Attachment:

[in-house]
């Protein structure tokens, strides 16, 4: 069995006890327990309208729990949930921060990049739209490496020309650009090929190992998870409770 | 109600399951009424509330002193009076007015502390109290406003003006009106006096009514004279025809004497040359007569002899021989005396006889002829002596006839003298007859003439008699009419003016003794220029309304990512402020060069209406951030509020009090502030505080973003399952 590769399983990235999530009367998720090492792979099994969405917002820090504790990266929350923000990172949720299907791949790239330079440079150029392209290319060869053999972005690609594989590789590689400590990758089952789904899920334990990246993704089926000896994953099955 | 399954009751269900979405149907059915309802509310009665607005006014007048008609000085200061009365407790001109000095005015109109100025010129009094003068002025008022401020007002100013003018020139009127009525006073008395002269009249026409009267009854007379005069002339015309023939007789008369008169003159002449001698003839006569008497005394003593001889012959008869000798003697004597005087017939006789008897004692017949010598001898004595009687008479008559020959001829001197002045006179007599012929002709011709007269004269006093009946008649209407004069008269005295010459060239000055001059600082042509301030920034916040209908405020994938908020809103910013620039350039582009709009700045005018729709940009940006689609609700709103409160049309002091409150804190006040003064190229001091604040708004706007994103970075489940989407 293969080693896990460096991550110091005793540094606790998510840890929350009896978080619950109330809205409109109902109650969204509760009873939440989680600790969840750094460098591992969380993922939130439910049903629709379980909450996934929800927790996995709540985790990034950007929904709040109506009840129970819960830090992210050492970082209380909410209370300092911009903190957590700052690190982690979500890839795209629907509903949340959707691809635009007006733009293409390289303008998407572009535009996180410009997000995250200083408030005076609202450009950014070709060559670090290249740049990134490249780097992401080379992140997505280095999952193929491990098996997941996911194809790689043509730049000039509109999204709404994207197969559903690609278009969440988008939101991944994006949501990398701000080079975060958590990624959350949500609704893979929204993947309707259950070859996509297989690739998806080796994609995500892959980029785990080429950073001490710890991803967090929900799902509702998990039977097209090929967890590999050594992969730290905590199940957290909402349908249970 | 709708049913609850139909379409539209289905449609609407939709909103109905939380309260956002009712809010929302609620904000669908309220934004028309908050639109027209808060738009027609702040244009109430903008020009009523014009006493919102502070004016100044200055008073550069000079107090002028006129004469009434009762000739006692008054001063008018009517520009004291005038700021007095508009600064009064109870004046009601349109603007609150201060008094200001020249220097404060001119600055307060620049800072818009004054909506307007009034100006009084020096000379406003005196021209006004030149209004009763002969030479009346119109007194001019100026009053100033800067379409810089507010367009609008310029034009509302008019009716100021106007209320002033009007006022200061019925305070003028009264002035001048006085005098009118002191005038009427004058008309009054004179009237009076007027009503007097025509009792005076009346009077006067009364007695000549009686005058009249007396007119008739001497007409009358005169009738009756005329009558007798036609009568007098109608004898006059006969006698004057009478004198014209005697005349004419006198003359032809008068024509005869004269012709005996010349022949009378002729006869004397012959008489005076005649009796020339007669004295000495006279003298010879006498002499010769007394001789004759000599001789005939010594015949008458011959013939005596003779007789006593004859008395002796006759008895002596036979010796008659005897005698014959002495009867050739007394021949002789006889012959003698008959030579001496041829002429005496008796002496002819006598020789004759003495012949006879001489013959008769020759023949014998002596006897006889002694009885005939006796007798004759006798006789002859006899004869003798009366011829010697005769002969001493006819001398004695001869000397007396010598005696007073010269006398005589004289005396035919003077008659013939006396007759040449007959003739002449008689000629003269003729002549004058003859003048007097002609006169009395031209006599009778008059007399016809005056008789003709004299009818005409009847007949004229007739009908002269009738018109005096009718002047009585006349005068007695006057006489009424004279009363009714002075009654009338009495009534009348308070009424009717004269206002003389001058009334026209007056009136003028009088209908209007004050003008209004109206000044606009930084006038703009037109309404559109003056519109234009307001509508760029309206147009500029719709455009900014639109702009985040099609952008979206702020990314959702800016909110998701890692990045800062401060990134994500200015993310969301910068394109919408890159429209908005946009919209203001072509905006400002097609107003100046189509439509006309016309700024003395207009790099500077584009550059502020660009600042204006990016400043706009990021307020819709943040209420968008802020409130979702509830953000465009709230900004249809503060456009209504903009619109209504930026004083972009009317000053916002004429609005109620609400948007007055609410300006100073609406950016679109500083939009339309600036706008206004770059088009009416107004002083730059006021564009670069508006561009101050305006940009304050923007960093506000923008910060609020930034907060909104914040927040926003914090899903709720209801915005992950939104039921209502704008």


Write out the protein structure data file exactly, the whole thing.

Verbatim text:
[in-house]
């Protein structure tokens, strides 16, 4: 069995006890327990309208729990949930921060990049739209490496020309650009090929190992998870409770 | 109600399951009424509330002193009076007015502390109290406003003006009106006096009514004279025809004497040359007569002899021989005396006889002829002596006839003298007859003439008699009419003016003794220029309304990512402020060069209406951030509020009090502030505080973003399952 590769399983990235999530009367998720090492792979099994969405917002820090504790990266929350923000990172949720299907791949790239330079440079150029392209290319060869053999972005690609594989590789590689400590990758089952789904899920334990990246993704089926000896994953099955 | 399954009751269900979405149907059915309802509310009665607005006014007048008609000085200061009365407790001109000095005015109109100025010129009094003068002025008022401020007002100013003018020139009127009525006073008395002269009249026409009267009854007379005069002339015309023939007789008369008169003159002449001698003839006569008497005394003593001889012959008869000798003697004597005087017939006789008897004692017949010598001898004595009687008479008559020959001829001197002045006179007599012929002709011709007269004269006093009946008649209407004069008269005295010459060239000055001059600082042509301030920034916040209908405020994938908020809103910013620039350039582009709009700045005018729709940009940006689609609700709103409160049309002091409150804190006040003064190229001091604040708004706007994103970075489940989407 293969080693896990460096991550110091005793540094606790998510840890929350009896978080619950109330809205409109109902109650969204509760009873939440989680600790969840750094460098591992969380993922939130439910049903629709379980909450996934929800927790996995709540985790990034950007929904709040109506009840129970819960830090992210050492970082209380909410209370300092911009903190957590700052690190982690979500890839795209629907509903949340959707691809635009007006733009293409390289303008998407572009535009996180410009997000995250200083408030005076609202450009950014070709060559670090290249740049990134490249780097992401080379992140997505280095999952193929491990098996997941996911194809790689043509730049000039509109999204709404994207197969559903690609278009969440988008939101991944994006949501990398701000080079975060958590990624959350949500609704893979929204993947309707259950070859996509297989690739998806080796994609995500892959980029785990080429950073001490710890991803967090929900799902509702998990039977097209090929967890590999050594992969730290905590199940957290909402349908249970 | 709708049913609850139909379409539209289905449609609407939709909103109905939380309260956002009712809010929302609620904000669908309220934004028309908050639109027209808060738009027609702040244009109430903008020009009523014009006493919102502070004016100044200055008073550069000079107090002028006129004469009434009762000739006692008054001063008018009517520009004291005038700021007095508009600064009064109870004046009601349109603007609150201060008094200001020249220097404060001119600055307060620049800072818009004054909506307007009034100006009084020096000379406003005196021209006004030149209004009763002969030479009346119109007194001019100026009053100033800067379409810089507010367009609008310029034009509302008019009716100021106007209320002033009007006022200061019925305070003028009264002035001048006085005098009118002191005038009427004058008309009054004179009237009076007027009503007097025509009792005076009346009077006067009364007695000549009686005058009249007396007119008739001497007409009358005169009738009756005329009558007798036609009568007098109608004898006059006969006698004057009478004198014209005697005349004419006198003359032809008068024509005869004269012709005996010349022949009378002729006869004397012959008489005076005649009796020339007669004295000495006279003298010879006498002499010769007394001789004759000599001789005939010594015949008458011959013939005596003779007789006593004859008395002796006759008895002596036979010796008659005897005698014959002495009867050739007394021949002789006889012959003698008959030579001496041829002429005496008796002496002819006598020789004759003495012949006879001489013959008769020759023949014998002596006897006889002694009885005939006796007798004759006798006789002859006899004869003798009366011829010697005769002969001493006819001398004695001869000397007396010598005696007073010269006398005589004289005396035919003077008659013939006396007759040449007959003739002449008689000629003269003729002549004058003859003048007097002609006169009395031209006599009778008059007399016809005056008789003709004299009818005409009847007949004229007739009908002269009738018109005096009718002047009585006349005068007695006057006489009424004279009363009714002075009654009338009495009534009348308070009424009717004269206002003389001058009334026209007056009136003028009088209908209007004050003008209004109206000044606009930084006038703009037109309404559109003056519109234009307001509508760029309206147009500029719709455009900014639109702009985040099609952008979206702020990314959702800016909110998701890692990045800062401060990134994500200015993310969301910068394109919408890159429209908005946009919209203001072509905006400002097609107003100046189509439509006309016309700024003395207009790099500077584009550059502020660009600042204006990016400043706009990021307020819709943040209420968008802020409130979702509830953000465009709230900004249809503060456009209504903009619109209504930026004083972009009317000053916002004429609005109620609400948007007055609410300006100073609406950016679109500083939009339309600036706008206004770059088009009416107004002083730059006021564009670069508006561009101050305006940009304050923007960093506000923008910060609020930034907060909104914040927040926003914090899903709720209801915005992950939104039921209502704008």